Bruce Gifford/Getty Images

Suffisamment d’espace pour les énergies renouvelables ?

LONDRES – Un appel d’offres a eu lieu cet été au Chili dans le domaine de l’approvisionnement électrique. L’enchère a été remportée par des développeurs de projets éoliens, qui ont promis de fournir de l’électricité à un tarif de 0,04 $ par kilowatt-heure, ainsi que par des développeurs de projets solaires annonçant un prix de 0,03 $ par kWh, tarifs qui l’emportent aisément sur ceux de la concurrence opérant dans le domaine des combustibles fossiles. Ce succès illustre une baisse considérable des coûts, qui en six ans ont chuté d’environ 70 % pour l’énergie solaire, et de plus de 30 % pour l’éolien. Et il faut clairement s’attendre à de nouvelles baisses.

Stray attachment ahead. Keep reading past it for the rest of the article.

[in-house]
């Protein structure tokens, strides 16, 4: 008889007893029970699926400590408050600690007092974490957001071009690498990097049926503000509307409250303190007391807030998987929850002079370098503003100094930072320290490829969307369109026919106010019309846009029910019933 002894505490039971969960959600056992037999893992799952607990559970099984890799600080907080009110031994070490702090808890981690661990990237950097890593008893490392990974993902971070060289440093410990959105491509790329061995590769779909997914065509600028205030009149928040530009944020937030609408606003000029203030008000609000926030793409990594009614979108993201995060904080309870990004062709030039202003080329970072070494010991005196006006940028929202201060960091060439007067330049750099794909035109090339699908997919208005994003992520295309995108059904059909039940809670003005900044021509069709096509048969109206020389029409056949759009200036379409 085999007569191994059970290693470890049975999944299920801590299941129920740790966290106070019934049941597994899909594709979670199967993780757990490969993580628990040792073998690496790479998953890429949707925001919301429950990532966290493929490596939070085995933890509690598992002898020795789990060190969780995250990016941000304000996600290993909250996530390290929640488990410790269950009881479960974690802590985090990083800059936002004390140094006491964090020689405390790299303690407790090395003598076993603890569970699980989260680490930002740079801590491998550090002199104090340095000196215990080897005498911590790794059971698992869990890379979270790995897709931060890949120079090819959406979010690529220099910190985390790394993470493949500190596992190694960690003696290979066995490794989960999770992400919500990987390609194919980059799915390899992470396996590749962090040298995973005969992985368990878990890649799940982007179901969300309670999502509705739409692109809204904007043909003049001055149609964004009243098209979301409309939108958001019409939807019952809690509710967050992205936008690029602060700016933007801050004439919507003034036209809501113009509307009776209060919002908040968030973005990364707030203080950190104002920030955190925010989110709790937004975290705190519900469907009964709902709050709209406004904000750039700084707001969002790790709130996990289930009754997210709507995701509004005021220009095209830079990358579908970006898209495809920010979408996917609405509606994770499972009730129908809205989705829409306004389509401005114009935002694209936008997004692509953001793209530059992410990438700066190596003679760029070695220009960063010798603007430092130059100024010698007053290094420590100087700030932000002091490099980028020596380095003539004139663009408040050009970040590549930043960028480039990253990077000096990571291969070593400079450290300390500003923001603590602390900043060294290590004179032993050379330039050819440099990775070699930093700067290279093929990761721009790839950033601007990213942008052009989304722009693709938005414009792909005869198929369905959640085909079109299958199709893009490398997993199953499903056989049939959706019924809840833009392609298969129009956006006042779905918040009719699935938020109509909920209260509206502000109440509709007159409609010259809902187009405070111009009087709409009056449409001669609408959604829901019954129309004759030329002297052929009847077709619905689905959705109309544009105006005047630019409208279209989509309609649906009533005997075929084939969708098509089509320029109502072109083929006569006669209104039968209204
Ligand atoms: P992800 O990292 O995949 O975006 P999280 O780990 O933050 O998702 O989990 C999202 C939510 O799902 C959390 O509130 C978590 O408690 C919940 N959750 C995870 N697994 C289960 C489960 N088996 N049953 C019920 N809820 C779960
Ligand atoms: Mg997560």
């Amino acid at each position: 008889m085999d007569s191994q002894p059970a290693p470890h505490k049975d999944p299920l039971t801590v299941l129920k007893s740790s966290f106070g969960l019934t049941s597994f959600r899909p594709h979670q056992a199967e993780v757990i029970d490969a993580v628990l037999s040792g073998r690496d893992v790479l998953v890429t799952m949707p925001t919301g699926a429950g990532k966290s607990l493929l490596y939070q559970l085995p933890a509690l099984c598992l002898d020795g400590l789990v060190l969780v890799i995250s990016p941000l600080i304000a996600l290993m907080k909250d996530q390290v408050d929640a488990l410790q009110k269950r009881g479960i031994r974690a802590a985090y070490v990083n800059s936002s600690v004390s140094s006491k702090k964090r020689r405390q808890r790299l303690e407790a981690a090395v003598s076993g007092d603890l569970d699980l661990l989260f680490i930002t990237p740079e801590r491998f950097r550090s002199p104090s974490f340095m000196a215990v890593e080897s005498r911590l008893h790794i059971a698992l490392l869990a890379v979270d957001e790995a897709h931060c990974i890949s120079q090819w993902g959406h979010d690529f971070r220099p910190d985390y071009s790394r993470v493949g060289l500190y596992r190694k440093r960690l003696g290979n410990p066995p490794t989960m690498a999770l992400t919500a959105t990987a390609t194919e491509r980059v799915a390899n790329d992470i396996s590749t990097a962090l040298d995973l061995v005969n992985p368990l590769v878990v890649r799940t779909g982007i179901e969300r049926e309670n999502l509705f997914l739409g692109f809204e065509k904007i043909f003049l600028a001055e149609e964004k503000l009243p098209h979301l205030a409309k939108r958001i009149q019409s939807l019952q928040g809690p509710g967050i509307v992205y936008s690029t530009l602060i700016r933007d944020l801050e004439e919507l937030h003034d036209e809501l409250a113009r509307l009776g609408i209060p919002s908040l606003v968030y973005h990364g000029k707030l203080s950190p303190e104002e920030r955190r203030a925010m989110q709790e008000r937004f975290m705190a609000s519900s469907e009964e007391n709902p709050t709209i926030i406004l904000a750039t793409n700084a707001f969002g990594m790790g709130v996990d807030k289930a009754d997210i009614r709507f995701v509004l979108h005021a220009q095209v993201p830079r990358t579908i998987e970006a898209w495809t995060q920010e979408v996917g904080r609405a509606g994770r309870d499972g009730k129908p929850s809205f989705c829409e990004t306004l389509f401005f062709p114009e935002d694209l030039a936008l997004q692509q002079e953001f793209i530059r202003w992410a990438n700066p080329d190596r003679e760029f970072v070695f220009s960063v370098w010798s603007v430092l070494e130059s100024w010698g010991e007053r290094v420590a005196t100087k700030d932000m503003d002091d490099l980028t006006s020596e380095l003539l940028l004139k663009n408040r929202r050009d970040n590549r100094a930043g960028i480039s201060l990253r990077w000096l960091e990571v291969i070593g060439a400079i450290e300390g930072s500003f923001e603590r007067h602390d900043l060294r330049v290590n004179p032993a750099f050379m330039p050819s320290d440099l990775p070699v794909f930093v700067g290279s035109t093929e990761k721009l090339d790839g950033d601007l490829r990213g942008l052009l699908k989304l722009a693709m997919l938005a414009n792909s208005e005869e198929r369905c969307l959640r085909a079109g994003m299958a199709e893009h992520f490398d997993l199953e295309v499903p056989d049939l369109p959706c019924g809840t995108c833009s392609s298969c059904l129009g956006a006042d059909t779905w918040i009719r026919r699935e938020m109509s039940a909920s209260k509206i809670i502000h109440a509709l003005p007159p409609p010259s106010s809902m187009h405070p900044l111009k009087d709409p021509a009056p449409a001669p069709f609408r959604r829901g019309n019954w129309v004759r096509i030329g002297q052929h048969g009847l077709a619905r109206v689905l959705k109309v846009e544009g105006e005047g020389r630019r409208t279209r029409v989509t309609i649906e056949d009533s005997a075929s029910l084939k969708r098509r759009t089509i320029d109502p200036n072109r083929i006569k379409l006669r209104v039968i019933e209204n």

Bien que vent et soleil ne soient évidemment pas toujours au rendez-vous, ces problèmes d’intermittence sont de moins en moins difficiles à résoudre, puisque le coût des batteries et autres dispositifs de stockage de l’énergie diminue progressivement, et dans la mesure où les systèmes intelligents de mesure et de contrôle offrent la possibilité de modifier le timing d’une partie de la demande en électricité. Dans 20 ans, c’est désormais une certitude, de nombreux pays pourront s’approvisionner en électricité à partir de sources renouvelables, pour un prix tout à fait abordable.

Certes, la mise en place de parcs solaires et éoliens nécessite de larges espaces terrestres. Mais à l’échelle planétaire, ces espaces ne manquent pas.

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